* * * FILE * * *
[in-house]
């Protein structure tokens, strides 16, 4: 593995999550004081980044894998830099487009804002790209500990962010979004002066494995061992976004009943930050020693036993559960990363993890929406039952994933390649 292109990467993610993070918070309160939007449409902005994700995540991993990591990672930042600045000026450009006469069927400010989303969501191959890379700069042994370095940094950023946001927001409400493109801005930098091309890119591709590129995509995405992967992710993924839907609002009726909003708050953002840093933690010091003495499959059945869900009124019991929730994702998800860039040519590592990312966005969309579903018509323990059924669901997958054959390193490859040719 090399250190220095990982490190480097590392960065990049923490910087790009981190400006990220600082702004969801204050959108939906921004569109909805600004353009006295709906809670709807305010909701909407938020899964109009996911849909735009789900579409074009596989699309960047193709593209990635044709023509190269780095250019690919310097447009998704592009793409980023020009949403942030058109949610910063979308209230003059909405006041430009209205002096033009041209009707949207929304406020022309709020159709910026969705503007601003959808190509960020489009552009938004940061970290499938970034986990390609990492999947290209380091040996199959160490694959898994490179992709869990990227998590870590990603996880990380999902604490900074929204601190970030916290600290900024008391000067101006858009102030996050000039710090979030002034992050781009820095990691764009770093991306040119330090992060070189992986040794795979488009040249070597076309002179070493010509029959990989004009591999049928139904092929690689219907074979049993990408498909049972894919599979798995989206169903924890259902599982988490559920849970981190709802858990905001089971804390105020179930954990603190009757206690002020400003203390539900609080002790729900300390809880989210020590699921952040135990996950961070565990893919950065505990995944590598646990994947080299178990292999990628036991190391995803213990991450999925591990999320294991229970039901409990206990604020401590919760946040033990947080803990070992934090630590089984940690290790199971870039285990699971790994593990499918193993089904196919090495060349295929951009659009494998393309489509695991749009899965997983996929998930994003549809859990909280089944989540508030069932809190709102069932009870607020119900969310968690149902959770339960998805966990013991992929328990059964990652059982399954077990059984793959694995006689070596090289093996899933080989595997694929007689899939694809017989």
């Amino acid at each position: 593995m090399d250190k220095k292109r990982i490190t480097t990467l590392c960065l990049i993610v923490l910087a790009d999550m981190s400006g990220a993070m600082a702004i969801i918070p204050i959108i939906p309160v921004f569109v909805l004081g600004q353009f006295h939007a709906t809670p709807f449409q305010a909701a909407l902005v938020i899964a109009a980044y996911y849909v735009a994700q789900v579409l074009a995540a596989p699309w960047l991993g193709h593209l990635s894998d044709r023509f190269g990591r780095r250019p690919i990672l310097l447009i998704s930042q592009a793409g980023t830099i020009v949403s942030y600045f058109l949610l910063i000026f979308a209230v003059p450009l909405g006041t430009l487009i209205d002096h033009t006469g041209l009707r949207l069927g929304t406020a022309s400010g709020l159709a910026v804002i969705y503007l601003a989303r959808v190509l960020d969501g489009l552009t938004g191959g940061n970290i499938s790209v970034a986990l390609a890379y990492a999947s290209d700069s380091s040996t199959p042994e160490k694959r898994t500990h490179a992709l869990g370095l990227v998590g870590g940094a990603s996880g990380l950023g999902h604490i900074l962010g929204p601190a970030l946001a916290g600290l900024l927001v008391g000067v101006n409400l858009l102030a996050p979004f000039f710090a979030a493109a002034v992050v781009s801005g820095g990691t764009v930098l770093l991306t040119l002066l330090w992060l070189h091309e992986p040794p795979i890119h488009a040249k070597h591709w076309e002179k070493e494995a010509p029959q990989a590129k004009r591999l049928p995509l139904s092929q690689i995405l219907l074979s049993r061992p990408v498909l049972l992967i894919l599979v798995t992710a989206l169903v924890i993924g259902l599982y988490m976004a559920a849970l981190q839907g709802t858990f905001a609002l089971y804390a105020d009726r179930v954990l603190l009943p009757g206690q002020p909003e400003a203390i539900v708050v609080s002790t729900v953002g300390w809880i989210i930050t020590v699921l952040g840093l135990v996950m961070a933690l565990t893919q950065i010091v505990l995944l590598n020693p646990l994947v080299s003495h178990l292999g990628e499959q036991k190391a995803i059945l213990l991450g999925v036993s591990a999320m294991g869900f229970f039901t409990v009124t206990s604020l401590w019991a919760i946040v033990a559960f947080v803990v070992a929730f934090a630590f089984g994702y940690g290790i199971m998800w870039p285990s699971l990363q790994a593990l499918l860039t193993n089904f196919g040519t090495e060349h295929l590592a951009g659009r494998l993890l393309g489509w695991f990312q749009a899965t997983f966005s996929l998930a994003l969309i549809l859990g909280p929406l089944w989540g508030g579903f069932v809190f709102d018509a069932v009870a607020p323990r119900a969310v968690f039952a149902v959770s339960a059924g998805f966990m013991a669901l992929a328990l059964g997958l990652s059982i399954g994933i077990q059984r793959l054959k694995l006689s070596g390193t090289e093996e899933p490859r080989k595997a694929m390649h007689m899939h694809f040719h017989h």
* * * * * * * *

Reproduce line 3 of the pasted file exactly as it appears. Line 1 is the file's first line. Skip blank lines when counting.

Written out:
């Amino acid at each position: 593995m090399d250190k220095k292109r990982i490190t480097t990467l590392c960065l990049i993610v923490l910087a790009d999550m981190s400006g990220a993070m600082a702004i969801i918070p204050i959108i939906p309160v921004f569109v909805l004081g600004q353009f006295h939007a709906t809670p709807f449409q305010a909701a909407l902005v938020i899964a109009a980044y996911y849909v735009a994700q789900v579409l074009a995540a596989p699309w960047l991993g193709h593209l990635s894998d044709r023509f190269g990591r780095r250019p690919i990672l310097l447009i998704s930042q592009a793409g980023t830099i020009v949403s942030y600045f058109l949610l910063i000026f979308a209230v003059p450009l909405g006041t430009l487009i209205d002096h033009t006469g041209l009707r949207l069927g929304t406020a022309s400010g709020l159709a910026v804002i969705y503007l601003a989303r959808v190509l960020d969501g489009l552009t938004g191959g940061n970290i499938s790209v970034a986990l390609a890379y990492a999947s290209d700069s380091s040996t199959p042994e160490k694959r898994t500990h490179a992709l869990g370095l990227v998590g870590g940094a990603s996880g990380l950023g999902h604490i900074l962010g929204p601190a970030l946001a916290g600290l900024l927001v008391g000067v101006n409400l858009l102030a996050p979004f000039f710090a979030a493109a002034v992050v781009s801005g820095g990691t764009v930098l770093l991306t040119l002066l330090w992060l070189h091309e992986p040794p795979i890119h488009a040249k070597h591709w076309e002179k070493e494995a010509p029959q990989a590129k004009r591999l049928p995509l139904s092929q690689i995405l219907l074979s049993r061992p990408v498909l049972l992967i894919l599979v798995t992710a989206l169903v924890i993924g259902l599982y988490m976004a559920a849970l981190q839907g709802t858990f905001a609002l089971y804390a105020d009726r179930v954990l603190l009943p009757g206690q002020p909003e400003a203390i539900v708050v609080s002790t729900v953002g300390w809880i989210i930050t020590v699921l952040g840093l135990v996950m961070a933690l565990t893919q950065i010091v505990l995944l590598n020693p646990l994947v080299s003495h178990l292999g990628e499959q036991k190391a995803i059945l213990l991450g999925v036993s591990a999320m294991g869900f229970f039901t409990v009124t206990s604020l401590w019991a919760i946040v033990a559960f947080v803990v070992a929730f934090a630590f089984g994702y940690g290790i199971m998800w870039p285990s699971l990363q790994a593990l499918l860039t193993n089904f196919g040519t090495e060349h295929l590592a951009g659009r494998l993890l393309g489509w695991f990312q749009a899965t997983f966005s996929l998930a994003l969309i549809l859990g909280p929406l089944w989540g508030g579903f069932v809190f709102d018509a069932v009870a607020p323990r119900a969310v968690f039952a149902v959770s339960a059924g998805f966990m013991a669901l992929a328990l059964g997958l990652s059982i399954g994933i077990q059984r793959l054959k694995l006689s070596g390193t090289e093996e899933p490859r080989k595997a694929m390649h007689m899939h694809f040719h017989h």